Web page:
hills, bikes and Busan

Posted: December 4, 2008 in domestication, expatriate, marriage, wife, husband, house

It really has been too long since I’ve written here, and I really need a break from the novel-writing genre.  So I’ll just let fly here and post it without much looking it over. 

 

The specter of death has long since faded from my mind—though it never really will entirely, I don’t think.  Nonetheless, I am fully enjoying life here.  I was playing beach volleyball for a couple months toward the end of summer; that was a lot of fun but I have a lot of work to do on my game.  Paul, Keri and I did fairly well in the soju tourney we played in at Gwanganli Beach-ee.  Before each match, we had to drink a shot of Korea’s finest blechk-yak liquor and the winner of a match had to have 2 more each; it’s not as bad as it sounds since that booze is only about 20% alcohol, so there were no soju swerves on the volleyball court.  Anyhow, we made it well past what the experts predicted.  After falling on my ass a few times (not from the soju, but from competitive effort and general clumsiness), I was sore for a few days.  All good fun.  Am looking forward to the spring for more volleyball.  Am also considering getting a surfboard.  What the hell, right?

 

Speaking of what the hell, I decided to start a fairly regular jaunt up this hill or that here in Busan.  I am glad I didn’t get into it very much in my first tour here in this city, because there are so many new things for me to see.  My usual partner is a co-worker named Peter; he and I have started this ridiculous tradition of naming new paths that we find on our Friday hikes behind Silla University.  My first one was Nikolai’s Bitch.  Peter has Pete’s Paradise.  Other names include The View (for it’s unobstructed view of Gaegum, Seomyeon and all other points beyond out to the sea) and Lion’s Den (for some funky rock formation that looks like, you guessed it, a lion’s den).  Anyhow, the hiking and activities are good and I am seeing a whole new side of Busan.

 

I am also seeing a whole new side of Korea, a side that many foreigners—or natives, for that matter—don’t really get to experience.  Paul “Punchy” Dumont and I have gone on some epic scooter trips topping 125 kilometers in an afternoon of crossing valleys, going up and over mountains and into sparsely populated areas that are far from the filth and pace and sounds of the city.  After riding in the city to and from work, it is most exhilarating to really open up that 125cc engine on the open road (basically, thrills me but I don’t know if I’d be able to handle much more than 60mph on any two-wheeled motorized contraption).  And the sights we’ve seen (sorry there aren’t any photos) have been nothing short of spectacular: harvest time smells; vast open fields as far as the eye can see, hills a shade of dark green I didn’t know existed in Korea.  Now the fall colors are almost all gone, but last week we still went on a ride up a few mountains that I had actually hiked before (these paved roads were unbeknownst to me before I got my wheels); two or three weeks ago after we had gone about 50 clicks up the western bank of the Nakdong River; when we crossed back over to the eastern side and were on our way back to Busan, we came upon a temple.  Now, seen one temple, seen them all.  This is not true if it is sparsely populated, in the middle of natural beauty, and completely unknown to you before you come upon it.  This temple last week had just recently had a 20 foot Buddha carved in the side of the mountain.  I will be sure to return to that place in the spring, as the grounds beneath the carving were still under construction.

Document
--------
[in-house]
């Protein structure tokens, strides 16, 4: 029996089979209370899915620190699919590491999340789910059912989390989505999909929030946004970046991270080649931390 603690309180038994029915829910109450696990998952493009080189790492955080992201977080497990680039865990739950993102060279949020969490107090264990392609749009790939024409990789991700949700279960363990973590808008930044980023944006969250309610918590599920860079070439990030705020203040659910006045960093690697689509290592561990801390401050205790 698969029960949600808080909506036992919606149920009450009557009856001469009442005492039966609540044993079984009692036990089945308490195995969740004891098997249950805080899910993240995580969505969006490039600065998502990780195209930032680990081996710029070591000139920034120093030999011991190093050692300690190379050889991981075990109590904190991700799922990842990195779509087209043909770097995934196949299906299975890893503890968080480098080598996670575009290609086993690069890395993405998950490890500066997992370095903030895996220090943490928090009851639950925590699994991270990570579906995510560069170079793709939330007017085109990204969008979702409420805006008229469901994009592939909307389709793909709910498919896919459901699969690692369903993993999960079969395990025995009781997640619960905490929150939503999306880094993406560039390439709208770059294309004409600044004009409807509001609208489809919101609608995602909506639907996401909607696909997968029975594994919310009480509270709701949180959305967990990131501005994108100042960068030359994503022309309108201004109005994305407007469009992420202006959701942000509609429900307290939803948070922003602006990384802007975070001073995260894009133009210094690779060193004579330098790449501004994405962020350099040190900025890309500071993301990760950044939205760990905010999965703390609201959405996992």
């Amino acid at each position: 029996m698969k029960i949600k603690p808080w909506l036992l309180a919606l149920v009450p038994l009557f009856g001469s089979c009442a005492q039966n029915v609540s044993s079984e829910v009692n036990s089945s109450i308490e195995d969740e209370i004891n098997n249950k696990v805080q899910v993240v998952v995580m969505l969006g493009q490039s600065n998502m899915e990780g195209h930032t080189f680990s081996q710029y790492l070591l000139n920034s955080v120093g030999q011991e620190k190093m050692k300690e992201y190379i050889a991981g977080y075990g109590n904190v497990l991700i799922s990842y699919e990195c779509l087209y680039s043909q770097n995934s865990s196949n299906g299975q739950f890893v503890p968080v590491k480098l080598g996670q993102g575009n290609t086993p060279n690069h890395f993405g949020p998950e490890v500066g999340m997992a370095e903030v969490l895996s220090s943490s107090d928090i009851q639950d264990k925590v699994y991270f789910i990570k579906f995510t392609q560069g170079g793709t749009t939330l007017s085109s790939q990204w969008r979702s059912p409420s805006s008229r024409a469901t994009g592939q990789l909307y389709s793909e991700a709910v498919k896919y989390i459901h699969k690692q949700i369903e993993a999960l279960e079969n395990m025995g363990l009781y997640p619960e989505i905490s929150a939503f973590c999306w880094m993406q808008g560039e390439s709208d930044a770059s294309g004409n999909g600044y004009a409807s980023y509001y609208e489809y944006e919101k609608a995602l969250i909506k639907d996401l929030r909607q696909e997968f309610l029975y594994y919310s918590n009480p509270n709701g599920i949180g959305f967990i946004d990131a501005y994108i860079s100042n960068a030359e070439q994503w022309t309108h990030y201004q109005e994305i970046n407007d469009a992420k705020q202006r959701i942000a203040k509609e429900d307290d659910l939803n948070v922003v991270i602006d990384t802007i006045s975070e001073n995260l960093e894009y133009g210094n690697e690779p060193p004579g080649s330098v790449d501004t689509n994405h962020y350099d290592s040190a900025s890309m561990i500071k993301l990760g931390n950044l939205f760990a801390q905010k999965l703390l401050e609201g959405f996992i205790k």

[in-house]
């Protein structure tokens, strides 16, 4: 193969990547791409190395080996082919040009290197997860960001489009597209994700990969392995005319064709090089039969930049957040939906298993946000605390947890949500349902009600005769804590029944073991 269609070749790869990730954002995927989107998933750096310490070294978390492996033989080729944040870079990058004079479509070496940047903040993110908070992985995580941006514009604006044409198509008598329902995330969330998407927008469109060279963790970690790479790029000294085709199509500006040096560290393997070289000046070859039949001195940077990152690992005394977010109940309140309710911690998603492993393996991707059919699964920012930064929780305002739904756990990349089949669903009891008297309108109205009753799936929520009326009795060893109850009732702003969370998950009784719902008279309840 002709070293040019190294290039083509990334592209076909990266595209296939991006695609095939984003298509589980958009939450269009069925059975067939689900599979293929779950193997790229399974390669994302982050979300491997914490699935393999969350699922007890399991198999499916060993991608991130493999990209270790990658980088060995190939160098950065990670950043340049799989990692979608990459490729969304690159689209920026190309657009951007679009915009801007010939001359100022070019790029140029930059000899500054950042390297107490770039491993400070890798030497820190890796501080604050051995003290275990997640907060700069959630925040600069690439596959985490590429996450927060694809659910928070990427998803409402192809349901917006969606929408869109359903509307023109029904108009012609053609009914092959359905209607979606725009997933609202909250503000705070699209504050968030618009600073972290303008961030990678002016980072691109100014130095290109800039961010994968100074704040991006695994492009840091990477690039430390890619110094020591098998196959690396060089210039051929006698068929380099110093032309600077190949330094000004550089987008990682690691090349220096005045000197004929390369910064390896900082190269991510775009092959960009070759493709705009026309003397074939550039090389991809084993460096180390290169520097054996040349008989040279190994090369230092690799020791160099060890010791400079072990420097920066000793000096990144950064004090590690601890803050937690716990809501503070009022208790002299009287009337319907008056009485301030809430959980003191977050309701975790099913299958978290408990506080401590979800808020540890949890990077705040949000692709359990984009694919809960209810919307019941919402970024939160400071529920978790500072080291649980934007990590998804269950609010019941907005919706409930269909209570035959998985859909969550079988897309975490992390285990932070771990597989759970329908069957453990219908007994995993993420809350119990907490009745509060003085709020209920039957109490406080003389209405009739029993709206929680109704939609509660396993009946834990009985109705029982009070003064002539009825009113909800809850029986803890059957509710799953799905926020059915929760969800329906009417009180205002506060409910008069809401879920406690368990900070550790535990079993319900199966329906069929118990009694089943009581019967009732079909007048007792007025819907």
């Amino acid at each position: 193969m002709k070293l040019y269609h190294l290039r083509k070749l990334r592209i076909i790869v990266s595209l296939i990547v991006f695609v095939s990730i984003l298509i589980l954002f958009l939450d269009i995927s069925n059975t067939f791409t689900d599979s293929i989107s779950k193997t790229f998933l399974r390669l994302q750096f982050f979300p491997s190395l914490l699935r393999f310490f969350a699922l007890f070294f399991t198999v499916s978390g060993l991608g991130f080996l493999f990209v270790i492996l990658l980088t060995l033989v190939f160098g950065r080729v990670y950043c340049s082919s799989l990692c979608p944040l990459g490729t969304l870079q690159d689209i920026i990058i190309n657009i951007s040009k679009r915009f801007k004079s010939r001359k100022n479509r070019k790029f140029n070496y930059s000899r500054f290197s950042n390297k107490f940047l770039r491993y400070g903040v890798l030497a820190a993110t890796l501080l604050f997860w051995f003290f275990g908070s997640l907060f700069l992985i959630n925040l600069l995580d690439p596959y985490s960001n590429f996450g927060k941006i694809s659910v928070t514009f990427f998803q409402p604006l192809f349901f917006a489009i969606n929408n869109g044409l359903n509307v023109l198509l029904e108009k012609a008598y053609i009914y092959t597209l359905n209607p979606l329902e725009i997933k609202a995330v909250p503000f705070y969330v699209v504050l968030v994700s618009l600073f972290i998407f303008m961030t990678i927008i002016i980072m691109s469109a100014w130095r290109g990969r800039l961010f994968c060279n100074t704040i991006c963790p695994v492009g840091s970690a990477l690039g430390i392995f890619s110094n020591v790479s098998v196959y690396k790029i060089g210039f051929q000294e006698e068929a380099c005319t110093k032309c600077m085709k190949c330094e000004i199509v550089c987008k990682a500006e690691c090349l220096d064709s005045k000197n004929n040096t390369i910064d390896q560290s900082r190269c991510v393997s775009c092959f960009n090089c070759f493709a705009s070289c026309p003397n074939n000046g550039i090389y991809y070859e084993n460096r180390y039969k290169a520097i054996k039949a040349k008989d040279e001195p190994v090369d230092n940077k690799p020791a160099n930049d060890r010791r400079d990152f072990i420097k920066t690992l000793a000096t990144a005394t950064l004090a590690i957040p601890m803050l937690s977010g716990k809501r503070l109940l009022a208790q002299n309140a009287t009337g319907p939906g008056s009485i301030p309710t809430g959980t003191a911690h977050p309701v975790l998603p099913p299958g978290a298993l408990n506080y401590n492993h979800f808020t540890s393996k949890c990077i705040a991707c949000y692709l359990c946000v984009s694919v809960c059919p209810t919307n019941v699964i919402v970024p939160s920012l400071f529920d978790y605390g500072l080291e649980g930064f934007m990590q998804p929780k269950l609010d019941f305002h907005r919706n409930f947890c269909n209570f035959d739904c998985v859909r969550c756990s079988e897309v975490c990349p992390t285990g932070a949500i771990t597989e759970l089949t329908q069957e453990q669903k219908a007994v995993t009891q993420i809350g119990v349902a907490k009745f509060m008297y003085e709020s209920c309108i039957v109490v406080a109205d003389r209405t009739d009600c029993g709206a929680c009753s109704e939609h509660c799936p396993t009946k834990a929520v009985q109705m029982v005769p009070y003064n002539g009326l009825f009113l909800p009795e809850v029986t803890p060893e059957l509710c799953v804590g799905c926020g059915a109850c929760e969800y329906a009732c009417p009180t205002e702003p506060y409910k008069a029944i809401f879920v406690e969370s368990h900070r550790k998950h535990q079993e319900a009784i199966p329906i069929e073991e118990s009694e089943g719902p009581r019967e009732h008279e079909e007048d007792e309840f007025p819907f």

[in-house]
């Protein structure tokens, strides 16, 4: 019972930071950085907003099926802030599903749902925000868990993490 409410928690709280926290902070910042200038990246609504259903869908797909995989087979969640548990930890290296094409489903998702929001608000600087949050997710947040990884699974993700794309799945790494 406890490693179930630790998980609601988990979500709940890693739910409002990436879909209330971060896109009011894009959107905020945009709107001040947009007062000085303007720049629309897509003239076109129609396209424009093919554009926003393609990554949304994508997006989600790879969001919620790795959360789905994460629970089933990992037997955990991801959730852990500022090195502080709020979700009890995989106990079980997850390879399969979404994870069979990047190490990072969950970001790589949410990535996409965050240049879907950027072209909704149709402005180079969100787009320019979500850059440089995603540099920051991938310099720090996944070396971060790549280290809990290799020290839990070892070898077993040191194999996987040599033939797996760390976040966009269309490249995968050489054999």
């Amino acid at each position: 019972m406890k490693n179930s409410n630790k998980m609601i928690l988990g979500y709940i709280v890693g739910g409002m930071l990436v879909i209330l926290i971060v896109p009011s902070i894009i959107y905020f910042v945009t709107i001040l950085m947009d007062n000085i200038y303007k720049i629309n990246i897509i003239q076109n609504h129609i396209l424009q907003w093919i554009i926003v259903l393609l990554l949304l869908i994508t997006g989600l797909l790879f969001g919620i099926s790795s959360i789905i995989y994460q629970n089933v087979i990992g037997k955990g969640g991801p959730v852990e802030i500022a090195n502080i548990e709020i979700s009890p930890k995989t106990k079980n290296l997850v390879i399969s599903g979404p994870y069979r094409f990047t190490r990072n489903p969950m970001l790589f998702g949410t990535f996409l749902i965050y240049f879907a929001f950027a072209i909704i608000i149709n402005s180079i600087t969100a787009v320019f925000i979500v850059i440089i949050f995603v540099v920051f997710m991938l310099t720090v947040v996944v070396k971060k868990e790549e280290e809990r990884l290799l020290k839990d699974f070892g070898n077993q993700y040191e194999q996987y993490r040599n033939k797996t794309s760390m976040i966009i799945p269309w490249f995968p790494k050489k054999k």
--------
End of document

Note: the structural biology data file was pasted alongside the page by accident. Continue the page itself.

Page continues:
Ah, yes.  Under construction.  I am a mere three weeks away from my self-imposed deadline on my novel Toil and Sound.  It has been a long road, but the rewards are coming in almost daily doses as plot, theme and character are falling into place.  I also had some success teaching the writing, though in a far less creative setting.  I worked with a couple small groups over a ten week period and saw some major improvement in the ones who came to class frequently.  Their proficiency level went from barely sentence-level comprehension to almost coherent paragraphs.  I’d say that’s not bad for only 20 hours of instruction.  I hope my department head will be able to generate some support for a class with the same students that meets for forty hours for the whole semester and is a for-credit course; this will be sure to help with the immersion side of the class.

 

I’ve promised to keep these short, but there is so much to catch up on.  Please leave comments on the page (click below) so I know that you are reading and what you like and hate about me and my writing.  Future entries will include more pictures, a tale of a bachelor auction that I am going to be on the block for (a good cause: local orphanages), a three week working vacation on an island off the coast of Busan, and maybe, just maybe, even a snippet from the novel.  Also, since my vacation plans include a lot of reading, I’ll write brief reviews of the books rather than just the typical synopsis.

Comments
  1. Janine says:

    Good to hear about your adventures! Have some galbi for me. I miss it!

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